You will first need to update the Circuit Playground Express to the latest version and then copy the adafruit_hid (Human Interfacer Device) library to the board. I suggest you familiarize youself a bit with the board, then continue with adding the lib and also the code below. All coding was done in the excellent mu:editor, which detects the board automatically.

Below is the full code and it can probably be optimized in many many ways - again I'd love to hear how you optimize it and what else you add.

The two A/B Button on the Playground Express itself are used to toggle between the mode - Zoom/Slack/Teams for now/. If you press a button in Slack mode and it has not been implemented, e.g. the codes Array/Dict has no KeyCodes for this button, then it will quickly flash the NeoPixel LEDs of the board. Otherwise it simply sends the KeyCodes. You need to make sure that controls in Zoom are always visible (search Zoom In-Meeting Controls), the shortcut to toggle this once should be CTRL-\ on Mac. Also, as we're sending simple keystrokes, make sure the Zoom/Slack/Teams window is active and focused.

Have fun!

import time
import board
from digitalio import DigitalInOut, Direction, Pull
from adafruit_hid.keyboard import Keyboard
from adafruit_hid.keycode import Keycode
from adafruit_hid.keyboard_layout_us import KeyboardLayoutUS
import usb_hid
from adafruit_circuitplayground import cp

cp.pixels.brightness = 0.1

# configure device as keyboard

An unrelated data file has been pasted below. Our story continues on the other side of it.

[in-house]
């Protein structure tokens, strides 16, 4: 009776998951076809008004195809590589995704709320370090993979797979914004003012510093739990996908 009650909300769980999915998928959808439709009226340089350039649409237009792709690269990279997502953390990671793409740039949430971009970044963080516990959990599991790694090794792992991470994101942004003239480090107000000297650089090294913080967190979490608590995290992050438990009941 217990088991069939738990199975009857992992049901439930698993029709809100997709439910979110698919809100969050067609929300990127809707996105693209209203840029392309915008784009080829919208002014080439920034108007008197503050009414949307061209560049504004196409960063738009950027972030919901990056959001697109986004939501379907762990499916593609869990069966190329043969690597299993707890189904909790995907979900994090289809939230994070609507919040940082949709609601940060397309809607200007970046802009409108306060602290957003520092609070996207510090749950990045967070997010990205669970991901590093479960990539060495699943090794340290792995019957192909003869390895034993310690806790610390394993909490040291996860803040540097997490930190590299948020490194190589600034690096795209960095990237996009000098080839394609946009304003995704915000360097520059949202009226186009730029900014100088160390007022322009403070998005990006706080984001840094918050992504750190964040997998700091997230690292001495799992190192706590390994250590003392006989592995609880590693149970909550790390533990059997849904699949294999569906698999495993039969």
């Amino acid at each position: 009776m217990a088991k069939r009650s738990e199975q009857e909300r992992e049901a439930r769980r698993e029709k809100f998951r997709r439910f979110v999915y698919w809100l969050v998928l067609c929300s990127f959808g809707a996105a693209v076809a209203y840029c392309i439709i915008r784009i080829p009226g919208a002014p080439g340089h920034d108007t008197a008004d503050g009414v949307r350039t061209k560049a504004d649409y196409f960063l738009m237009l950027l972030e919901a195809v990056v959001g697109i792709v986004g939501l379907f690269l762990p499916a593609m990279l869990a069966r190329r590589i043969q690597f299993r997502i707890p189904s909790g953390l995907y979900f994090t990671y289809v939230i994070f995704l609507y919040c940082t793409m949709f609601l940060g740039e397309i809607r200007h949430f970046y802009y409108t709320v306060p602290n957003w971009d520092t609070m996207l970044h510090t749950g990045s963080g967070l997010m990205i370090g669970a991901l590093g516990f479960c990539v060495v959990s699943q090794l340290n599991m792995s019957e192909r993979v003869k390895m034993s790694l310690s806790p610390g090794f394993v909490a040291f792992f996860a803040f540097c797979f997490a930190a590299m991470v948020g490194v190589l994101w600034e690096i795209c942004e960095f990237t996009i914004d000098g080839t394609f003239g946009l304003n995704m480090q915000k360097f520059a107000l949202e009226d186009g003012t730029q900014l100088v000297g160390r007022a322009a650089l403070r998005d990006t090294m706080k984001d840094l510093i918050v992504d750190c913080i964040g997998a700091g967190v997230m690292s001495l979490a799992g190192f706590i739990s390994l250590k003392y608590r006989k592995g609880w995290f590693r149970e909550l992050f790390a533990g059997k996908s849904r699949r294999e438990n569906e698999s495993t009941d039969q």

kbd = Keyboard(usb_hid.devices)
layout = KeyboardLayoutUS(kbd)

modes = ["zoom", "slack", "teams"]
mode = 0  # zoom

desc = {
    "d3": "audio",
    "d2": "video",
    "d0": "share",
    "d1": "raise hand",
    "d6": "fullscreen",
    "d12": "gallery",
    "d10": "chat",
    "d9": "participants",

codes = [
        "d3": [Keycode.COMMAND, Keycode.SHIFT, Keycode.A],
        "d2": [Keycode.COMMAND, Keycode.SHIFT, Keycode.V],
        "d0": [Keycode.COMMAND, Keycode.SHIFT, Keycode.S],
        "d1": [Keycode.OPTION, Keycode.Y],
        "d6": [Keycode.COMMAND, Keycode.SHIFT, Keycode.F],
        "d12": [Keycode.COMMAND, Keycode.SHIFT, Keycode.W],
        "d10": [Keycode.COMMAND, Keycode.SHIFT, Keycode.H],
        "d9": [Keycode.COMMAND, Keycode.U],
    {"d3": [Keycode.M], "d2": [Keycode.V], "d9": [Keycode.A]},
        "d3": [Keycode.COMMAND, Keycode.SHIFT, Keycode.M],
        "d0": [Keycode.COMMAND, Keycode.SHIFT, Keycode.SPACE],
        "d2": [Keycode.COMMAND, Keycode.SHIFT, Keycode.O],
        "d6": [Keycode.COMMAND, Keycode.SHIFT, Keycode.F],

colors = [[0, 0, 255], [255, 0, 150], [100, 50, 255]]

# little function to open apps via spotlight
def open_app(app):
    kbd.send(Keycode.COMMAND, Keycode.SPACE)

def send(btn):
    if codes[mode] and btn in codes[mode]:
        print(modes[mode], desc[btn])
        print("Not implemented!")

def blink():
    for i in range(4):
        cp.pixels.fill([0, 0, 0])

d0 = DigitalInOut(board.D0)
d0.direction = Direction.INPUT
d0.pull = Pull.UP

d1 = DigitalInOut(board.D1)
d1.direction = Direction.INPUT
d1.pull = Pull.UP

d3 = DigitalInOut(board.D3)
d3.direction = Direction.INPUT
d3.pull = Pull.UP

d2 = DigitalInOut(board.D2)
d2.direction = Direction.INPUT
d2.pull = Pull.UP

d6 = DigitalInOut(board.D6)
d6.direction = Direction.INPUT
d6.pull = Pull.UP

d12 = DigitalInOut(board.D12)
d12.direction = Direction.INPUT
d12.pull = Pull.UP

d10 = DigitalInOut(board.D10)
d10.direction = Direction.INPUT
d10.pull = Pull.UP

d9 = DigitalInOut(board.D9)
d9.direction = Direction.INPUT
d9.pull = Pull.UP

# loop forever
while True:

    if cp.button_a:
        print("Button A pressed!")
        mode += 1
        if mode > 2:
            mode = 0
        print("mode is", modes[mode])

    if cp.button_b:
        print("Button B pressed!")
        mode -= 1
        if mode < 0:
            mode = 2
        print("mode is", modes[mode])

    if not d3.value:

    if not d2.value:

    if not d0.value:

    if not d1.value:

    if not d6.value:

    if not d12.value:

    if not d10.value:

    if not d9.value: